The Taliban have made a comeback in recent years inflicting heavy loses on Nato and Afghan forces. Offers for peace negotiations from Afghan President Hamid Karzai have been repeatedly rebuffed by the Taliban, who say they will only engage in talks if foreign troops leave. The United States is cautious about peace talks and will remain so as military operations gain momentum in the coming months.
Four killed as elections begin in the Philippines
As polls opened in the Philippine elections, three people were shot dead and another ten wounded in police clashes with supporters of a mayoral candidate in the southern Zamboanga Sibugay province before dawn. In a separate incident, the cousin of a vice-governor in the North Cotabato province was also shot while riding his motorbike. These deaths bring the death toll from the four-month election period to 33. Security forces are patrolling the country in an attempt to prevent further violence.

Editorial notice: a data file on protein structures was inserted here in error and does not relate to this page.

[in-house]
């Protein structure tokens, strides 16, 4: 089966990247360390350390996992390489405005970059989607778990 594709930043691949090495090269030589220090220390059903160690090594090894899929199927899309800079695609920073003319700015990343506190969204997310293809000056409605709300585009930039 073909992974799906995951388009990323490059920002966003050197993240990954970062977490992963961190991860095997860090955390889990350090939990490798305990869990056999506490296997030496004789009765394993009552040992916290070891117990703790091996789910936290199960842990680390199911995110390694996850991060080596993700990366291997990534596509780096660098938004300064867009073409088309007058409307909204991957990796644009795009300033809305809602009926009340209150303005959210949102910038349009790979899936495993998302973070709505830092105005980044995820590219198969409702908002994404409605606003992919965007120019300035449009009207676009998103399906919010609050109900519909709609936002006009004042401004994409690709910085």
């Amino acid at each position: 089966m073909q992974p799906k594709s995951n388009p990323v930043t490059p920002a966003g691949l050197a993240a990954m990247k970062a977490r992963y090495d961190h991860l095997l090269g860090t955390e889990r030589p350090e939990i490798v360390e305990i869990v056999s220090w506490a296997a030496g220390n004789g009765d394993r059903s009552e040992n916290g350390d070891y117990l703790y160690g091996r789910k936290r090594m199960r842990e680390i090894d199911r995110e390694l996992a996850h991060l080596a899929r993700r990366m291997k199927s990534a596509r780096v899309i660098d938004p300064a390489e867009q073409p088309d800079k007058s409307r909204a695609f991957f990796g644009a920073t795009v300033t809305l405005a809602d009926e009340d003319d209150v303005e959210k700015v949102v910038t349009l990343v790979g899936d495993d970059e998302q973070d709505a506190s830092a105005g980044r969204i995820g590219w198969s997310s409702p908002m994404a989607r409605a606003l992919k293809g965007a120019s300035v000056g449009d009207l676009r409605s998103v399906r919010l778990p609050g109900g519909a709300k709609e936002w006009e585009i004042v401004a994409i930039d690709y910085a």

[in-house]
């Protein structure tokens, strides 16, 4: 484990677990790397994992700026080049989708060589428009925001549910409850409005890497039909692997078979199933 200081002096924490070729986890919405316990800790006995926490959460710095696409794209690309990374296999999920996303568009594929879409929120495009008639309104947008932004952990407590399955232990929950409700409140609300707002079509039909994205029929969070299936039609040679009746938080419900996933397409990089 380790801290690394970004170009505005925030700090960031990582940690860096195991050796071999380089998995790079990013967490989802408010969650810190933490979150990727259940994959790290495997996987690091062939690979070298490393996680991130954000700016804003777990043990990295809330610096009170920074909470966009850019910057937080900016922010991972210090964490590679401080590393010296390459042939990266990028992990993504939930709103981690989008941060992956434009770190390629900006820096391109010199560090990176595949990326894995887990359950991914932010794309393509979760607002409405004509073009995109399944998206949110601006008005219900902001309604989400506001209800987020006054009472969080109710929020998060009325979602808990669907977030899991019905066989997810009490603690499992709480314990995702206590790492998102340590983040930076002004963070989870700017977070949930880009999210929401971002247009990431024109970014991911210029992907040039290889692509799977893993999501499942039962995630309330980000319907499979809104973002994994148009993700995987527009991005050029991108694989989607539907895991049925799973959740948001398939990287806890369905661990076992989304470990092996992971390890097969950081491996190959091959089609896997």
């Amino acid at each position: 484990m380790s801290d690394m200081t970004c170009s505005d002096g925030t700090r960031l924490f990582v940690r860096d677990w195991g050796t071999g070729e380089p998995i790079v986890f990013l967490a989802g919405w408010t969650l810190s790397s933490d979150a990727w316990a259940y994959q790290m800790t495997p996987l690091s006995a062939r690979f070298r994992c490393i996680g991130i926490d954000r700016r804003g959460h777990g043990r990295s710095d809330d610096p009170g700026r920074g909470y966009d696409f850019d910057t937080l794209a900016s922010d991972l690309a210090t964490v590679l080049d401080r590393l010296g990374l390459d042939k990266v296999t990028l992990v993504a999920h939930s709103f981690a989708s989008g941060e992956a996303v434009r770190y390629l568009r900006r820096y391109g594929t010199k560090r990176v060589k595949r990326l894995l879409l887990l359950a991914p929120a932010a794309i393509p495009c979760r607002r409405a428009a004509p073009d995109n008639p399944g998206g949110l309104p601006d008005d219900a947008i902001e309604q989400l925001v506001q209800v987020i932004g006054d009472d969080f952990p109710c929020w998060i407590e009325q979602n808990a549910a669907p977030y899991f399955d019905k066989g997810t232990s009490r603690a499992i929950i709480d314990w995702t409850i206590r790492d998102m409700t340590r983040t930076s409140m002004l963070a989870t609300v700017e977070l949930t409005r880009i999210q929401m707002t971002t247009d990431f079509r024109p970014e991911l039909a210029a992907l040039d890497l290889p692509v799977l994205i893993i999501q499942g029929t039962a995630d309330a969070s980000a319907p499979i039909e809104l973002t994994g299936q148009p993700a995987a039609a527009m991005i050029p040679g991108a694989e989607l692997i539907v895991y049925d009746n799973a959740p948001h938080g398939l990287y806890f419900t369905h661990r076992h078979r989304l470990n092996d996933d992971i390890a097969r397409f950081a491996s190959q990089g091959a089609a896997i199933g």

Philippine voters will elect a new president and vice-president, in addition to more than 17,000 local and national positions. Benigno Aquino, the son of the popular former president, Cory Aquino, leads the polls, with former president Joseph Estrada also in the running. There is some concern that new automated voting systems will cause problems in the elections, with difficulties already reported.
Elections are taken seriously in the Philippines, where voter turnout is expected to be around 85 percent. Already there are reports of long lines at polling stations, despite the heat.